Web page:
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Interview with David Leask
What got you into music, and if you had not gotten into music what would you be doing today?
I would answer that question by saying that I heard the music and followed it. I did have a few pointers along the way. There was a piano in our scout room and I would get the caretaker to let me in early so I could fool around with it before I had any lessons or ability. I eventually recognized this as the pull that music had on me. But my dad was a drummer in a skiffle band which probably influenced me to play drums in a band and I also absorbed as much as I could from listening to my older brother’s record collection.
I was very keen on art at school and had visions of venturing into the graphic world so that could have been a different artistic adventure!
What do you like to do when you are not playing music and how does that influence your creativity?
Maybe it sounds vague but I like to stay alive in the life I’m living - be present to what is around me, whether it’s a bird call in nature when I’m taking a walk, a conversation in a pub or at home with my wife, making up a recipe in the kitchen or something I see that intrigues me to read it in depth. All of those things I believe can feed the creative process of songwriting and playing if you are living creatively.
How long have you been making music?
Four decades in some form or another from piano lessons in my teens to playing drums in a punk band and now being an acoustic guitar playing singer/songwriter!
Where are you based out of and how did that influence your music?
I am based out of Morin-Heights, QC, having moved here a few months ago and I would say it has a different cadence from life in the city of Mississauga where I lived the last 25 years. The surroundings and pace of life can inform the writing in a more reflective manner. That said, I’m always open to writing an angst-filled heavy rock song when it comes in on the wind!
Tell me about your most memorable shows, if you haven’t played live what is your vision for a live show?
I think one of the most memorable shows was opening up for Mike Scott of the Waterboys in Toronto. I got the call the morning of the show as the opener couldn’t make the show. It was at the Trinity Centre and he was touring his album “Bring ‘Em All In”. Mike had been a big influence and I loved the album. The experience was nerve wracking and life changing at the same time.
What is your favorite venue to play at, and do you have any places you want to play that you have not already?
I’m not so much about the space but the place between the audience and myself. That can be created in an intimate setting at a house concert or a cool club if the stars are aligned and some amazing musicking can take place. I’ll play anywhere if there’s a chance of making that happen.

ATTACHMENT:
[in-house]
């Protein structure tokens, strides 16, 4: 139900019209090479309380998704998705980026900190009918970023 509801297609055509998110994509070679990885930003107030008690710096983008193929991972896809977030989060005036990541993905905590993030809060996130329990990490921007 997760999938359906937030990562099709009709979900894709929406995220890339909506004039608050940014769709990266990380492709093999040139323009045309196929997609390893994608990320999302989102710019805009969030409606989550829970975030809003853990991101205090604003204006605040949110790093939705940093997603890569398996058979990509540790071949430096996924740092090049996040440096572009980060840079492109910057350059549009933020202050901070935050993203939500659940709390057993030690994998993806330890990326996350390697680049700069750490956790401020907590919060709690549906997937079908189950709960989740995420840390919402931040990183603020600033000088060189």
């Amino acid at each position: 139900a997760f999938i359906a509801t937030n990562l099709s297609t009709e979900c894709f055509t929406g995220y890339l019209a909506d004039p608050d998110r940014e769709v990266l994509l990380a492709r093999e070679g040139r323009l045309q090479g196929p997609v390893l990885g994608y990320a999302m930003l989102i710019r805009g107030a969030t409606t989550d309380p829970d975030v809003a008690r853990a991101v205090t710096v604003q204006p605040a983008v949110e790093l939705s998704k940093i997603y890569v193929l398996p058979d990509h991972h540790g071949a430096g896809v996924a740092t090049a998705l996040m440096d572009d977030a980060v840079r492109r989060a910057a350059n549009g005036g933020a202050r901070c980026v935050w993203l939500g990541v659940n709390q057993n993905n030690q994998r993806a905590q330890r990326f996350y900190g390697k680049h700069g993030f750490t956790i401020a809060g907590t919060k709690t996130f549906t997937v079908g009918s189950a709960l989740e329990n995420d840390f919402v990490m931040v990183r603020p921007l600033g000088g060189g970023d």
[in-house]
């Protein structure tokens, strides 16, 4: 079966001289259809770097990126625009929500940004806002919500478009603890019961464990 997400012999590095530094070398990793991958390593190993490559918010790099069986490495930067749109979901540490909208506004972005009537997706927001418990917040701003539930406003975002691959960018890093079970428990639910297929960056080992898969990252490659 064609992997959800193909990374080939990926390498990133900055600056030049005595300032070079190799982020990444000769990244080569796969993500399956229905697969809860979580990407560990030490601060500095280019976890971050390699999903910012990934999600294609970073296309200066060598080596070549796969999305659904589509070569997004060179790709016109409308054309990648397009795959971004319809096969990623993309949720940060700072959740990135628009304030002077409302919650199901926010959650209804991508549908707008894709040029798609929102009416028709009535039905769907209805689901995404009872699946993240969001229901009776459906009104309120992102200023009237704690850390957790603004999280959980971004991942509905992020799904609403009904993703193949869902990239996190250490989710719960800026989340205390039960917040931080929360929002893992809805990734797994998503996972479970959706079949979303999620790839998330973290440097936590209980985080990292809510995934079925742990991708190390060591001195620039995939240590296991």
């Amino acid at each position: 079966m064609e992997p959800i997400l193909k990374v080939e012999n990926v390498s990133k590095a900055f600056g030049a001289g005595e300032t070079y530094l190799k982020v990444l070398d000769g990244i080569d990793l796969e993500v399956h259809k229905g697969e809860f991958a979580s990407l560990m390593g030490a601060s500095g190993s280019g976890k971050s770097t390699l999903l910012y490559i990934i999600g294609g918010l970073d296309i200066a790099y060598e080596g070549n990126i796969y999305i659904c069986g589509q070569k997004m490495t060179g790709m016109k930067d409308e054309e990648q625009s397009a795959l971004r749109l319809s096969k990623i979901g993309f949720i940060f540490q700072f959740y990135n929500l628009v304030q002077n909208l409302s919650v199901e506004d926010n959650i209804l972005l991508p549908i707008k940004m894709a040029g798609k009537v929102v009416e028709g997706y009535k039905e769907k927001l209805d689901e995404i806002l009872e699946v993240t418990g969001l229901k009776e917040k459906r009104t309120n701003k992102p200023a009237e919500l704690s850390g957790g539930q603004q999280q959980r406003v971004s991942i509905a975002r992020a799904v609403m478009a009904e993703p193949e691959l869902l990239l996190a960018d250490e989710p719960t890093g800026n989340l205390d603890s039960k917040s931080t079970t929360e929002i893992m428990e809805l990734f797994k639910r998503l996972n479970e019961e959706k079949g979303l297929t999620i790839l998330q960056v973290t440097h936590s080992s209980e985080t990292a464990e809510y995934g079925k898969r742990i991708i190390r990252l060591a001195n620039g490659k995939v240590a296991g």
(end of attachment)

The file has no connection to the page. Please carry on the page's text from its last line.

If you could play any show with any lineup, who would be on the ticket?
Hothouse Flowers, The Wooten Brothers, Darrell Scott and Blue Nile
What is some advice that you would give to someone who is just getting into making music and some advice that you would give to your younger self?
Allow yourself to be taken on a journey by music, let it teach you and help you fulfill your truest nature. Be prepared to discover some gold in all the struggles you will encounter along the way and if you love it enough, you will never give up!
Of your songs which one means the most to you and why?
Obviously, that’s a tough question, like asking which one is your favourite child. For now, I would say it’s my most recent song that I wrote only a few weeks ago. It’s called “Gold in the Golden Years”. It captures observations of people in the last chapter of their lives and all the struggle and gold there is still to be found during those years, if you are able to “move through the pain, climbing mountains of change, to reach gold in the golden years.”
Which songs are your favorite to play and which get requested the most?
Ancestors’ Eyes is a crowd favourite, as is Red Balloon.
What is your creative process, and what inspires you to write your music?
My creative process is to listen to my instincts and pick up a guitar or wander to the piano when I feel the urge to do that. When I get there, I try to let my fingers do the walking and keep listening but not controlling. Oh, and make sure you have a tape recorder or phone nearby if you hear something!
Do you have messages that you like to get across in your music, if so please tell me about them?
I guess I write a lot of song about struggle and pain, burdens and blessings, that I feel are ultimately trying to send out a message of hope, but not in a Pollyanna way. My upcoming record “One Ray Of Light At A Time” will be a record weighted with those kind of tunes. They are the songs that often feel like they are coming to me as rays of light, to encourage me or reveal something broader about where I am and what’s going on. I find that writing from a place that is authentically personal translates to songs that are, at the same time, universal.
What are your plans for the future, and do you have anything that you want to spotlight that is coming up?
My latest single is “Feet In Your Shoes” which is a song about empathy that I’ve released as an E(empathy)-Card that you can send to someone you think needs encouragement. The E(empathy)-Card can be found at http://www.davidleask.com/ecards. My upcoming record “One Ray Of Light At A Time” will be out in November.
How can your fans best keep up to date with you, any socials you want people to check out?
Best to sign up for my mailing list at davidleask.com or follow me on Facebook and youtube @davidleaskmusic